And sometimes it's not even record-setting cold weather that prompts arguments of this sort; recall that Trump Tweeted in February 2014 that: 

 

"A big part of the country, even the southern states, is under massive attack from snow and freezing cold. Global warming anyone?"

 

He's basically just saying here: It's very cold and snowy outside, even down south. Ok? So what? What, exactly, do these people think that global warming means? That the second the temperature starts increasing, we should never experience a cold or snowy day again? Apparently the entire world must become a barren, dusty, sun-baked wasteland before people like this will concede that global warming is taking place.

How about stepping out of the realm of personal experience and short-term weather events, and just taking a look at the global temperature measurements over time?

NASA temperature recordings since 1880 demonstrate a very clear upward trend over time. "Oh yeah? Well did you know that on one particular day in 2002, it was very cold in the Southwestern United States?" To discount this clear long-term data because of isolated cold weather events is to abandon rationality.

And why do we never hear the reverse argument from these people? Why does Donald Trump never argue that, since it's 105 degrees in April, that must prove global warming to be true? Why do they never shine a spotlight on record-setting hot weather events—which there are plenty of? Of course, if we were just looking at one particular weather event, the reverse logic would be equally as junky, but at least they'd be being consistent. People like Trump are selectively focusing on only the data that they mistakenly think supports their case and ignoring anything that contradicts it.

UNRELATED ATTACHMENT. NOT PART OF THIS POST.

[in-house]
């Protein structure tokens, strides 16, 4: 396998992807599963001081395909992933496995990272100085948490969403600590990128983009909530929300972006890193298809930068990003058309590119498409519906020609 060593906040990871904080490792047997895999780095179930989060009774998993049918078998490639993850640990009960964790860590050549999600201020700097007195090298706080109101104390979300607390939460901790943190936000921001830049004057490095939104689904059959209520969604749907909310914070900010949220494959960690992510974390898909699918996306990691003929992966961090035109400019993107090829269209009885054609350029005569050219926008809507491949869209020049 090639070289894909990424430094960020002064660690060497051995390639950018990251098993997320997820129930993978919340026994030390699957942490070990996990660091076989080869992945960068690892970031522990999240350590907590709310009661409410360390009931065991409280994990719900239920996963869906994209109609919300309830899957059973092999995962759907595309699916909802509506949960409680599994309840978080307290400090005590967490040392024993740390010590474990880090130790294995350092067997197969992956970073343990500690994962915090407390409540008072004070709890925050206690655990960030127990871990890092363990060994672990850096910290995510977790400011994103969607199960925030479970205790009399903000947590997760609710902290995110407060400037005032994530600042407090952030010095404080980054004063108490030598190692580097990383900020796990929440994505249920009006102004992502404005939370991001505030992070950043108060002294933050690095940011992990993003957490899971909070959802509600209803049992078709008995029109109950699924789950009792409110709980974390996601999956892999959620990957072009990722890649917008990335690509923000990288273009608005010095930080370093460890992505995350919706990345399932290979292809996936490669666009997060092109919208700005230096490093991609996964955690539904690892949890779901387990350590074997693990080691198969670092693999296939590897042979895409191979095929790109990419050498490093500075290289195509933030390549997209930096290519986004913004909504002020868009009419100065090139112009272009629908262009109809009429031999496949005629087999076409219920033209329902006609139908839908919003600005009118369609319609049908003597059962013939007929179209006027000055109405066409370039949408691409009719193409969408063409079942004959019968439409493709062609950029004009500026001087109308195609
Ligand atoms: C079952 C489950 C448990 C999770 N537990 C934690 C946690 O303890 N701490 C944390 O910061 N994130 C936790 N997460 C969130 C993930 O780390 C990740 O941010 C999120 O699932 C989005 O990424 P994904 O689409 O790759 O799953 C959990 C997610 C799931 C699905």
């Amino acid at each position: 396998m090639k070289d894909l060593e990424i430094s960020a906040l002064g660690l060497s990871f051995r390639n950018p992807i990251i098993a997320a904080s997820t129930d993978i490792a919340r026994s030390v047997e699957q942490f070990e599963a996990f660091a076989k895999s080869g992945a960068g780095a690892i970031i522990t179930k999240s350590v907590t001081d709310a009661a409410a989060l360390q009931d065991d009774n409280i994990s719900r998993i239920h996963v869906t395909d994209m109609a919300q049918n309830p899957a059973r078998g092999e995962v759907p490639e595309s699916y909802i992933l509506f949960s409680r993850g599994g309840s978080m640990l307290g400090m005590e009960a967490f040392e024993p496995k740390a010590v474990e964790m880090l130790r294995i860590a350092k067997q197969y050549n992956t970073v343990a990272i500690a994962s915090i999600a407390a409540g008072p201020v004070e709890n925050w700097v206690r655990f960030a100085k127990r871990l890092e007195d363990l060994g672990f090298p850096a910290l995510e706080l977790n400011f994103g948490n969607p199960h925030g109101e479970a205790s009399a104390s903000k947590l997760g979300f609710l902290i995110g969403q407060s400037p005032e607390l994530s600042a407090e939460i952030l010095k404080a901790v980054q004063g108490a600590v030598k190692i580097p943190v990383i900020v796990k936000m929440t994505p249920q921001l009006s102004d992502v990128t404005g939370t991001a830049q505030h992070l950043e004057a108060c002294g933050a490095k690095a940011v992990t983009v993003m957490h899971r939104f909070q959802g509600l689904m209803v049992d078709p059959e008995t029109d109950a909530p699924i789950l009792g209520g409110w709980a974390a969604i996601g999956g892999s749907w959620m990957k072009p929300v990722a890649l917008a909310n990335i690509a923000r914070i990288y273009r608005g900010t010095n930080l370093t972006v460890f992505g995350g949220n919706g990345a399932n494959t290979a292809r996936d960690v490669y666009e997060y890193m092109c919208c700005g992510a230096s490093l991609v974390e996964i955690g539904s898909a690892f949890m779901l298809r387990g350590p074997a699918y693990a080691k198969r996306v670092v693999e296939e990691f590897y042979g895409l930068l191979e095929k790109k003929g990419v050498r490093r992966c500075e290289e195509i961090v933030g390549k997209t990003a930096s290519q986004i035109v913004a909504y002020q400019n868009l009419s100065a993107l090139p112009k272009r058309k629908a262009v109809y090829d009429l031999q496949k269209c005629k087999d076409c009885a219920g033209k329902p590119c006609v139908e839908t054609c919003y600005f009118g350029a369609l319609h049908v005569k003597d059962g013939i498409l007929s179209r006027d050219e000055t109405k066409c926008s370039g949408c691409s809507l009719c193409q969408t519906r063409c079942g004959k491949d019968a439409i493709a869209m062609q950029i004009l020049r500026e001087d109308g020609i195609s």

There is a way to look at record-setting highs and lows rationally, and that's to look at the totality of the data—as opposed to just cherrypicking a few points in a self-serving manner. As we read on ClimateRealityProject.org

 

"While we have seen some daily all-time lows for a smattering of locations in the US, these pale in comparison with the number of all-time highs we’ve seen over the past year. In fact, the record highs have outpaced the record lows 61 to seven, i.e. nine times more often . . . consistent with what we expect to see as the globe continues to warm."

 

And it may seem paradoxical, but an increase in certain cold-weather events can actually be linked to global warming. This is an idea that climate change deniers love to mock from their standard position of extreme ignorance, but if you actually understand the underlying science, it makes perfect sense. 

As one example, we read the following on InsideClimateNews.org,

 

"The northern polar jet stream . . . is driven partly by the temperature contrast between masses of icy air over the North Pole and warmer air near the equator. Climate change, true to the predictions of the past half century, has led to faster warming in the Arctic than in the temperate zones. So the temperature difference between the two regions has been lessening.